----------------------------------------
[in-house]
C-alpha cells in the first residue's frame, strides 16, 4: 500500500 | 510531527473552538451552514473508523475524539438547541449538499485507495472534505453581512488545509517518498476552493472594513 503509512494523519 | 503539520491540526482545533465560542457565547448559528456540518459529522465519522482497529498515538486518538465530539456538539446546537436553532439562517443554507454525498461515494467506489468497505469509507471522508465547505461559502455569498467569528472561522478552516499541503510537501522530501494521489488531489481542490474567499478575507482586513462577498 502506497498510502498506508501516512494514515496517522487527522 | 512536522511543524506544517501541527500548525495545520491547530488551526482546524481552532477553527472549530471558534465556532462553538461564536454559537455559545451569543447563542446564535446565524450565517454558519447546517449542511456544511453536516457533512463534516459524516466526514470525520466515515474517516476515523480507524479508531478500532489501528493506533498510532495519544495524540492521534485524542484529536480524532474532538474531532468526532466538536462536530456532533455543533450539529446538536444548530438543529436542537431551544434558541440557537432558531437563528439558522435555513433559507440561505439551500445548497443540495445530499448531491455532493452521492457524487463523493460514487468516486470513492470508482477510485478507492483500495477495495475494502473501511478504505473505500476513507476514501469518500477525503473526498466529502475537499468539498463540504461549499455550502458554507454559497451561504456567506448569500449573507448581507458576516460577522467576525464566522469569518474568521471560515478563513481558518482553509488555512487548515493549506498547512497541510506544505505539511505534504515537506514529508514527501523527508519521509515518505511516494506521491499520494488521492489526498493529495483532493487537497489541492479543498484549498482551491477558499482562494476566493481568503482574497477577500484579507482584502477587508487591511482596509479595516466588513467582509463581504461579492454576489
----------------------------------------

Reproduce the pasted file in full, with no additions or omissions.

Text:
[in-house]
C-alpha cells in the first residue's frame, strides 16, 4: 500500500 | 510531527473552538451552514473508523475524539438547541449538499485507495472534505453581512488545509517518498476552493472594513 503509512494523519 | 503539520491540526482545533465560542457565547448559528456540518459529522465519522482497529498515538486518538465530539456538539446546537436553532439562517443554507454525498461515494467506489468497505469509507471522508465547505461559502455569498467569528472561522478552516499541503510537501522530501494521489488531489481542490474567499478575507482586513462577498 502506497498510502498506508501516512494514515496517522487527522 | 512536522511543524506544517501541527500548525495545520491547530488551526482546524481552532477553527472549530471558534465556532462553538461564536454559537455559545451569543447563542446564535446565524450565517454558519447546517449542511456544511453536516457533512463534516459524516466526514470525520466515515474517516476515523480507524479508531478500532489501528493506533498510532495519544495524540492521534485524542484529536480524532474532538474531532468526532466538536462536530456532533455543533450539529446538536444548530438543529436542537431551544434558541440557537432558531437563528439558522435555513433559507440561505439551500445548497443540495445530499448531491455532493452521492457524487463523493460514487468516486470513492470508482477510485478507492483500495477495495475494502473501511478504505473505500476513507476514501469518500477525503473526498466529502475537499468539498463540504461549499455550502458554507454559497451561504456567506448569500449573507448581507458576516460577522467576525464566522469569518474568521471560515478563513481558518482553509488555512487548515493549506498547512497541510506544505505539511505534504515537506514529508514527501523527508519521509515518505511516494506521491499520494488521492489526498493529495483532493487537497489541492479543498484549498482551491477558499482562494476566493481568503482574497477577500484579507482584502477587508487591511482596509479595516466588513467582509463581504461579492454576489